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The Old Man (31)

July 22, 2016

“Hmph! Be glad, will he!” began Mikhail Fyodorovich. “An idiotic people! What is there to be glad about? What have they accomplished? Who benefits from it? England. And what is England to them? Their natural and irreconcilable and principal enemy! A frivolous, empty people! They are ready to do anything for the sake of a phrase, out of a frivolous love of words. That’s just it — Voltaire was right when he mocked the French. And where is the true glory to be found here…? On whose side? Doesn’t everyone know that a properly carried out siege must sooner or later overcome any stronghold? But who could have predicted that a stronghold thrown together haphazardly in plain view of the enemy would be able to withstand a year of a properly carried out siege? Yes, sir, it’s an empty victory on the part of the French, and on ours it’s something truly heroic, it’s lasting glory! And what are you all so glum about? Don’t you see that the defense of Sevastopol is as good as ten victories?”

M. Dubois came in. The old man stood erect and looked proudly at the Frenchman… The latter looked at him in the manner of a man prepared to listen and respond; but Mikhail Fyodorovich walked slowly out of the room without saying a word.

Qu’a donc monsieur, au nom du ciel?” asked the puzzled Frenchman.

I left as quickly as I could. A cold autumn rain beat against the windows of the carriage; the final groans of the martyrs of Sevastopol sounded in my ears; the furious face of the old man, Lutvinov, remained before my eyes… But Katerina Alexevna came out to meet me, beaming.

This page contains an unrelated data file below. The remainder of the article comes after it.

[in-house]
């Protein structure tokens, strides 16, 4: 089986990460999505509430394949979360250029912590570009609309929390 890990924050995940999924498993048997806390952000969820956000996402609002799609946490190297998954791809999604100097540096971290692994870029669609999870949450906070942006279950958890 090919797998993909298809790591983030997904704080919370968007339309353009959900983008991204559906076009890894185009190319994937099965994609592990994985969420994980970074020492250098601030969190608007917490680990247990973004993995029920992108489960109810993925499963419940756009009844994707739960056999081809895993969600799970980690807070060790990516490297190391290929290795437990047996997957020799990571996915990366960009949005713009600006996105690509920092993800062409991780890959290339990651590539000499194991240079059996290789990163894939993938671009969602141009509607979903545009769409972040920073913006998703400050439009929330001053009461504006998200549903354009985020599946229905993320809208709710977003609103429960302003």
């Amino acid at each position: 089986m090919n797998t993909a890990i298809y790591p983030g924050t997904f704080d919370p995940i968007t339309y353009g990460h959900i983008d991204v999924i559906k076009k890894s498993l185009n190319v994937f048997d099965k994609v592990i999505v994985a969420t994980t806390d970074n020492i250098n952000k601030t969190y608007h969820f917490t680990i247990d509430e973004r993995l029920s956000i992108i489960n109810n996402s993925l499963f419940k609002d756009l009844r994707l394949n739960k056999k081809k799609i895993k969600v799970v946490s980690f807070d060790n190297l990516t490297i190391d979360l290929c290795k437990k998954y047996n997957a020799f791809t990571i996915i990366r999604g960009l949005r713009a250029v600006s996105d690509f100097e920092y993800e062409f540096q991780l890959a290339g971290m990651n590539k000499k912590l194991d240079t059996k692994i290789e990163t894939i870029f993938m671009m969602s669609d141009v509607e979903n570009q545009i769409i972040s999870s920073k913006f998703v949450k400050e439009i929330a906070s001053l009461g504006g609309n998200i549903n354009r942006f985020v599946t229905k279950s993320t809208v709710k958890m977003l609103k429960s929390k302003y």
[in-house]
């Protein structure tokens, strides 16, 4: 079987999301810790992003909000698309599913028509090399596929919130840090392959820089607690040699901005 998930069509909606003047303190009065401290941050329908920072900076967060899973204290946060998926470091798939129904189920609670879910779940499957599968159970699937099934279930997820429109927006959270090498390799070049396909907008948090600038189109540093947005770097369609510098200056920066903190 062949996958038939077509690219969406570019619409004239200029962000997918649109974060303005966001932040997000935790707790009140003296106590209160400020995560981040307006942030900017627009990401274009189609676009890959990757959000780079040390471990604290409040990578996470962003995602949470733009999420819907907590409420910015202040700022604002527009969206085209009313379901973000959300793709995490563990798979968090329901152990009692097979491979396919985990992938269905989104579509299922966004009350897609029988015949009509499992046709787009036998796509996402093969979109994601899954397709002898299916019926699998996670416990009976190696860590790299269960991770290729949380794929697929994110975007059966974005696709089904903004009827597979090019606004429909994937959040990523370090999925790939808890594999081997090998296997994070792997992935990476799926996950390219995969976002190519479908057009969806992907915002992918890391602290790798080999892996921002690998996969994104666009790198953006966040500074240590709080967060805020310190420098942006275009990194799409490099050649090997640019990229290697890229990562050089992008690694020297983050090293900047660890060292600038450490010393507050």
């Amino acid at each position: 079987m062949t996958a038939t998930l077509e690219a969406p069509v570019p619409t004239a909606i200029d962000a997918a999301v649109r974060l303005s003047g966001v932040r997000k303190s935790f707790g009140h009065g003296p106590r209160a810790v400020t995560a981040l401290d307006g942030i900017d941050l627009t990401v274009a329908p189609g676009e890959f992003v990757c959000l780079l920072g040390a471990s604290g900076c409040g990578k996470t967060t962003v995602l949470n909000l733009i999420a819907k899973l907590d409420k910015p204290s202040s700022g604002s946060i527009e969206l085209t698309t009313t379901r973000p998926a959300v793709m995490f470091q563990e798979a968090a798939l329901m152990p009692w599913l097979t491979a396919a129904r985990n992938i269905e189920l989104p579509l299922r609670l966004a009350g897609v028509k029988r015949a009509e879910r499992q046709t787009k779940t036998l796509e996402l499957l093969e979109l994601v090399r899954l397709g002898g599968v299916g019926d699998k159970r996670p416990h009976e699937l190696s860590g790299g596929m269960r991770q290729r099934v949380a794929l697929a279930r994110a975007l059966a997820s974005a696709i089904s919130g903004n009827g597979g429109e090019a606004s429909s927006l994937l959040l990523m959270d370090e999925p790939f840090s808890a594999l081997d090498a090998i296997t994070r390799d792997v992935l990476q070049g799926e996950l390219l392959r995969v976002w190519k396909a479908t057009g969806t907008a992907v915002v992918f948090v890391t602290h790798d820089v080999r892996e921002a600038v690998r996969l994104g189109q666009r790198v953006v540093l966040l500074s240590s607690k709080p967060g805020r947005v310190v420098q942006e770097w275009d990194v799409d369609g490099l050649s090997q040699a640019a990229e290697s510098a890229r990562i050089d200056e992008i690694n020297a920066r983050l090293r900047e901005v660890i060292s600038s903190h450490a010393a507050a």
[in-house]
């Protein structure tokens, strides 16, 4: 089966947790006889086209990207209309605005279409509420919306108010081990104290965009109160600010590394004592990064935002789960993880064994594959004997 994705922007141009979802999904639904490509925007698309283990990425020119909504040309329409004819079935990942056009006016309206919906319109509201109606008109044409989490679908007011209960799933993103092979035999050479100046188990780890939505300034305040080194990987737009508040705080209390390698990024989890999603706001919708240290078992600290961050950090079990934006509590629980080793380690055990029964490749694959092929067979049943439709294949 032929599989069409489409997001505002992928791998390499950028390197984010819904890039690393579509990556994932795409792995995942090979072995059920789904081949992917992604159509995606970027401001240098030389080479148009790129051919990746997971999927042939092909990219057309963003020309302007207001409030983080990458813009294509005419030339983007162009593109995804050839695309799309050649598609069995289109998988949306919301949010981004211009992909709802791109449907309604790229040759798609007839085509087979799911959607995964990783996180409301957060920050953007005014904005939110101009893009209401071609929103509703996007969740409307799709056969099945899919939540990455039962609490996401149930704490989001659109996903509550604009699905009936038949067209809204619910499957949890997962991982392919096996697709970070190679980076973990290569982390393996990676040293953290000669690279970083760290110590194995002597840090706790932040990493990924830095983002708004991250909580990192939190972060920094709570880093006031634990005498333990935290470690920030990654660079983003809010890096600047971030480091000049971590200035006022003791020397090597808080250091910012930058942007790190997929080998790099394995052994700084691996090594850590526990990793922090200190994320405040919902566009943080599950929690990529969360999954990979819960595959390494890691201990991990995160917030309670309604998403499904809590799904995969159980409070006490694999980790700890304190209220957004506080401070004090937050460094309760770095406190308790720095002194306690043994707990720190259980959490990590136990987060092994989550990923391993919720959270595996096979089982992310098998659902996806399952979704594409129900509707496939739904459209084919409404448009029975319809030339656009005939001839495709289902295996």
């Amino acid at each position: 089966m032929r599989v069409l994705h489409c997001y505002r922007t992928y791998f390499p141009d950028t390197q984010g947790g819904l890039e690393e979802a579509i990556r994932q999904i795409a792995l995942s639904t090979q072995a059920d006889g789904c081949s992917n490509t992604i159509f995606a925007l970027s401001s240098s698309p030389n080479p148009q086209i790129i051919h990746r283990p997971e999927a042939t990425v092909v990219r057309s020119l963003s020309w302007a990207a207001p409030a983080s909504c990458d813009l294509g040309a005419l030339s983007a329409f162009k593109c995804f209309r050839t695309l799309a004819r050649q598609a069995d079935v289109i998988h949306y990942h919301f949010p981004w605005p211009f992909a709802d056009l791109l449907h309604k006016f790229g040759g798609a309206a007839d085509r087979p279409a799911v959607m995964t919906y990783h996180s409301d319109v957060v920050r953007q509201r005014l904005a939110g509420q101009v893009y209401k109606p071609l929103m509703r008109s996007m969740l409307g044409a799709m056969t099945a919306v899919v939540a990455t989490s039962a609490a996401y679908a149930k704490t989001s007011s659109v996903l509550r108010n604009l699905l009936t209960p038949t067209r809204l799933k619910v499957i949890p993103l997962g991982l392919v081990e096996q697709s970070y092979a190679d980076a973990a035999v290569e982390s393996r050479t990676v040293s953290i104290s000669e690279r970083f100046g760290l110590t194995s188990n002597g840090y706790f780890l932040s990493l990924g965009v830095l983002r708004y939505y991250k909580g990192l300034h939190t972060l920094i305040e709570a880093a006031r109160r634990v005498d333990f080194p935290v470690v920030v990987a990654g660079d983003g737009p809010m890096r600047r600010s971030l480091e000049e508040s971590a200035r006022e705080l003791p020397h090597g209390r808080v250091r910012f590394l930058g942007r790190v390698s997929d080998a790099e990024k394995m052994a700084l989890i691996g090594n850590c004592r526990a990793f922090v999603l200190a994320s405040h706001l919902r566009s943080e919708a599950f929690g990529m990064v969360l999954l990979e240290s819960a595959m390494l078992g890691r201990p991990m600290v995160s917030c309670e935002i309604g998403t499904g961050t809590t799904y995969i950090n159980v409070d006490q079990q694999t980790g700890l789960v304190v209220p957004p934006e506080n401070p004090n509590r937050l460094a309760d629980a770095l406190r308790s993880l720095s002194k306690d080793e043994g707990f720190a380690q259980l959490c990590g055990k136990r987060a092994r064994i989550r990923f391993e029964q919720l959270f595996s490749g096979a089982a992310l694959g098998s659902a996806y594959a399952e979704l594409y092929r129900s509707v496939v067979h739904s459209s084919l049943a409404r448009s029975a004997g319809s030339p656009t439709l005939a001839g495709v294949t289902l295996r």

Rostislav is safe and sound; Rostislav has been given the Cross of St. George; Rostislav has been sent from the army to Petersburg… We shall see him.

Naturally, it was decided that we should go to Moscow the very next day; but I did not want to leave without enquiring about Mikhail Fyodorovich, and in the evening I set off to take leave of him.  I was received by Tatyana Grigoryevna; the poor old woman was terribly flustered: Mikhail Fyodorovich had fallen ill in earnest.

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what is this?

— Гм! радоваться! начал Михаил Федорович. Глупый народ! чему радоваться? Что они сделали? Кому в этом польза? Англии. Да что она им? Естественный, непримиримый, первый их враг! Пустой народ! На все готов из фразы, из пустого словолюбия. То-то и есть, Вольтер был прав, когда осмеивал французов. И где тут истинная слава?.. На чьей стороне? Кто не знает, что рано или поздно, правильная осада должна одолеть всякую крепость? Но кто мог полагать, что год правильной осады выдержит крепость, кое-как воздвигнутая в глазах самого неприятеля? Да-с, пустая победа на стороне французов, на нашей стороне истинное геройство, прочная слава! Да что вы все приуныли? Не видите ли вы, что ли, что защита Севастополя стоит десять побед?

Вошел M-r Dubois. Старик выпрямился всем станом, и гордо взглянул на француза… Тот посмотрел на него, как человек, приготовившийся слушать и отвечать; но Михаил Федорович, не сказав ни слова, медленными шагами вышел из комнаты.